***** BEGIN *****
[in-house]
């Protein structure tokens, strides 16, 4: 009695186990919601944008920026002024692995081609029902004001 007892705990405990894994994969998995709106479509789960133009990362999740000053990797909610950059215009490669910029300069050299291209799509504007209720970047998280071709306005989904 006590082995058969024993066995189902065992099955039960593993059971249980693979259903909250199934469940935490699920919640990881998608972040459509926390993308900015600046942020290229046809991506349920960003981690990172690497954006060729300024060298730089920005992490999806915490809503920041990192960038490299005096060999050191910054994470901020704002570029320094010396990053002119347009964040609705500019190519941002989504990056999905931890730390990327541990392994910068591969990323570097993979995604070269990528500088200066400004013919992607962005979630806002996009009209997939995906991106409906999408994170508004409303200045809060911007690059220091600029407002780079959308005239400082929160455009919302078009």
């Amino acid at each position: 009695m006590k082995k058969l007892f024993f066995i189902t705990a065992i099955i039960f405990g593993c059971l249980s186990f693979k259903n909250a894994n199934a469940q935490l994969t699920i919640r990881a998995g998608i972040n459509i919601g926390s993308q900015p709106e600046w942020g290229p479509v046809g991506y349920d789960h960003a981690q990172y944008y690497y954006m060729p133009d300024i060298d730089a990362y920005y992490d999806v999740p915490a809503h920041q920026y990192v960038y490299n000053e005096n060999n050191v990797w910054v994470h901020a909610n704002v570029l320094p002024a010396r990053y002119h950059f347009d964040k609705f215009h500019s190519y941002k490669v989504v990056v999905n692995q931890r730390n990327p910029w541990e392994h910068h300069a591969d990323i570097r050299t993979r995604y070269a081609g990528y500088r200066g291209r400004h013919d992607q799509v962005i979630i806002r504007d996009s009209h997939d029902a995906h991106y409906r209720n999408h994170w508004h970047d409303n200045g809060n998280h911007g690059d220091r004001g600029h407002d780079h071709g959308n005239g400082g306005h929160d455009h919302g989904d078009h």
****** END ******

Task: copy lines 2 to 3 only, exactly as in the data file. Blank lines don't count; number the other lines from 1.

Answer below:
């Protein structure tokens, strides 16, 4: 009695186990919601944008920026002024692995081609029902004001 007892705990405990894994994969998995709106479509789960133009990362999740000053990797909610950059215009490669910029300069050299291209799509504007209720970047998280071709306005989904 006590082995058969024993066995189902065992099955039960593993059971249980693979259903909250199934469940935490699920919640990881998608972040459509926390993308900015600046942020290229046809991506349920960003981690990172690497954006060729300024060298730089920005992490999806915490809503920041990192960038490299005096060999050191910054994470901020704002570029320094010396990053002119347009964040609705500019190519941002989504990056999905931890730390990327541990392994910068591969990323570097993979995604070269990528500088200066400004013919992607962005979630806002996009009209997939995906991106409906999408994170508004409303200045809060911007690059220091600029407002780079959308005239400082929160455009919302078009």
């Amino acid at each position: 009695m006590k082995k058969l007892f024993f066995i189902t705990a065992i099955i039960f405990g593993c059971l249980s186990f693979k259903n909250a894994n199934a469940q935490l994969t699920i919640r990881a998995g998608i972040n459509i919601g926390s993308q900015p709106e600046w942020g290229p479509v046809g991506y349920d789960h960003a981690q990172y944008y690497y954006m060729p133009d300024i060298d730089a990362y920005y992490d999806v999740p915490a809503h920041q920026y990192v960038y490299n000053e005096n060999n050191v990797w910054v994470h901020a909610n704002v570029l320094p002024a010396r990053y002119h950059f347009d964040k609705f215009h500019s190519y941002k490669v989504v990056v999905n692995q931890r730390n990327p910029w541990e392994h910068h300069a591969d990323i570097r050299t993979r995604y070269a081609g990528y500088r200066g291209r400004h013919d992607q799509v962005i979630i806002r504007d996009s009209h997939d029902a995906h991106y409906r209720n999408h994170w508004h970047d409303n200045g809060n998280h911007g690059d220091r004001g600029h407002d780079h071709g959308n005239g400082g306005h929160d455009h919302g989904d078009h």